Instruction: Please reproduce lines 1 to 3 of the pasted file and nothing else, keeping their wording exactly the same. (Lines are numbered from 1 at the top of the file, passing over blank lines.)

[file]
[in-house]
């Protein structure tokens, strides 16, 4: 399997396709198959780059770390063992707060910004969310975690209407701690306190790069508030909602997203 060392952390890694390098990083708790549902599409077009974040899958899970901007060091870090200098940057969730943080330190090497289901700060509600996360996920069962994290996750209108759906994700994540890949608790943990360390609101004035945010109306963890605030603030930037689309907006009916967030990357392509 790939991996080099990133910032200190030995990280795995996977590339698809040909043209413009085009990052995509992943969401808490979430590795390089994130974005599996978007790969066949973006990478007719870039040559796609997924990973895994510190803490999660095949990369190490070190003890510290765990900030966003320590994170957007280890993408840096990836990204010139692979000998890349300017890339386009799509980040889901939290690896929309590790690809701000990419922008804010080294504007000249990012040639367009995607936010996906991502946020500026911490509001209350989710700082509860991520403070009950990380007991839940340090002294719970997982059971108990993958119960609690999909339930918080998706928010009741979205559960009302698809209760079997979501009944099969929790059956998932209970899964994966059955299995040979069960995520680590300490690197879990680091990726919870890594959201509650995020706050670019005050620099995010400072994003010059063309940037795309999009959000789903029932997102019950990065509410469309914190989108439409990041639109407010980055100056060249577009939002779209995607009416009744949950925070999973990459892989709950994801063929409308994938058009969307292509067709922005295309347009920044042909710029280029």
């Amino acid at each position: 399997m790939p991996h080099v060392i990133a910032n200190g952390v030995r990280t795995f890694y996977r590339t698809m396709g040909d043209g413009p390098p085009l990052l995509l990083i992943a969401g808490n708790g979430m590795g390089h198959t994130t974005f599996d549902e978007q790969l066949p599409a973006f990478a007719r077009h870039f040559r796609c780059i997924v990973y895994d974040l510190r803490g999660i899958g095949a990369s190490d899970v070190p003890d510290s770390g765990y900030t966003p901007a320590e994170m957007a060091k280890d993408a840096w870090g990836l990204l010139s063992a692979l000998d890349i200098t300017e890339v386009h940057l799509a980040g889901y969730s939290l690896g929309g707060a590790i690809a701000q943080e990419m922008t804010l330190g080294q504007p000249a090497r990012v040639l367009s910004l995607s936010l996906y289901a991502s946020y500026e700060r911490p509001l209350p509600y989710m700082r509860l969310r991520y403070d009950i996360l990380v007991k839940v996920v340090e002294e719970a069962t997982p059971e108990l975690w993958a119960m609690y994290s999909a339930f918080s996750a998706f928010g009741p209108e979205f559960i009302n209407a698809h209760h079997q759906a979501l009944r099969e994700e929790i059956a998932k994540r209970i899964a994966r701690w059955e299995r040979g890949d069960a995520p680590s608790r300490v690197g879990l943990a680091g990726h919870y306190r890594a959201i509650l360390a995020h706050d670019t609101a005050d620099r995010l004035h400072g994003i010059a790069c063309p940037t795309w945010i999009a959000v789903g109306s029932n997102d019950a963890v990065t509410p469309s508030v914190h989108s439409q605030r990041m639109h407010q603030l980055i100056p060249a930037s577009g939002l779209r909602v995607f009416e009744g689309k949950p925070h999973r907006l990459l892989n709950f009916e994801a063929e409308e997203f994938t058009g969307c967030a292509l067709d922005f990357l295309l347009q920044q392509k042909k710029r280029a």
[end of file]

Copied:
[in-house]
């Protein structure tokens, strides 16, 4: 399997396709198959780059770390063992707060910004969310975690209407701690306190790069508030909602997203 060392952390890694390098990083708790549902599409077009974040899958899970901007060091870090200098940057969730943080330190090497289901700060509600996360996920069962994290996750209108759906994700994540890949608790943990360390609101004035945010109306963890605030603030930037689309907006009916967030990357392509 790939991996080099990133910032200190030995990280795995996977590339698809040909043209413009085009990052995509992943969401808490979430590795390089994130974005599996978007790969066949973006990478007719870039040559796609997924990973895994510190803490999660095949990369190490070190003890510290765990900030966003320590994170957007280890993408840096990836990204010139692979000998890349300017890339386009799509980040889901939290690896929309590790690809701000990419922008804010080294504007000249990012040639367009995607936010996906991502946020500026911490509001209350989710700082509860991520403070009950990380007991839940340090002294719970997982059971108990993958119960609690999909339930918080998706928010009741979205559960009302698809209760079997979501009944099969929790059956998932209970899964994966059955299995040979069960995520680590300490690197879990680091990726919870890594959201509650995020706050670019005050620099995010400072994003010059063309940037795309999009959000789903029932997102019950990065509410469309914190989108439409990041639109407010980055100056060249577009939002779209995607009416009744949950925070999973990459892989709950994801063929409308994938058009969307292509067709922005295309347009920044042909710029280029």
């Amino acid at each position: 399997m790939p991996h080099v060392i990133a910032n200190g952390v030995r990280t795995f890694y996977r590339t698809m396709g040909d043209g413009p390098p085009l990052l995509l990083i992943a969401g808490n708790g979430m590795g390089h198959t994130t974005f599996d549902e978007q790969l066949p599409a973006f990478a007719r077009h870039f040559r796609c780059i997924v990973y895994d974040l510190r803490g999660i899958g095949a990369s190490d899970v070190p003890d510290s770390g765990y900030t966003p901007a320590e994170m957007a060091k280890d993408a840096w870090g990836l990204l010139s063992a692979l000998d890349i200098t300017e890339v386009h940057l799509a980040g889901y969730s939290l690896g929309g707060a590790i690809a701000q943080e990419m922008t804010l330190g080294q504007p000249a090497r990012v040639l367009s910004l995607s936010l996906y289901a991502s946020y500026e700060r911490p509001l209350p509600y989710m700082r509860l969310r991520y403070d009950i996360l990380v007991k839940v996920v340090e002294e719970a069962t997982p059971e108990l975690w993958a119960m609690y994290s999909a339930f918080s996750a998706f928010g009741p209108e979205f559960i009302n209407a698809h209760h079997q759906a979501l009944r099969e994700e929790i059956a998932k994540r209970i899964a994966r701690w059955e299995r040979g890949d069960a995520p680590s608790r300490v690197g879990l943990a680091g990726h919870y306190r890594a959201i509650l360390a995020h706050d670019t609101a005050d620099r995010l004035h400072g994003i010059a790069c063309p940037t795309w945010i999009a959000v789903g109306s029932n997102d019950a963890v990065t509410p469309s508030v914190h989108s439409q605030r990041m639109h407010q603030l980055i100056p060249a930037s577009g939002l779209r909602v995607f009416e009744g689309k949950p925070h999973r907006l990459l892989n709950f009916e994801a063929e409308e997203f994938t058009g969307c967030a292509l067709d922005f990357l295309l347009q920044q392509k042909k710029r280029a």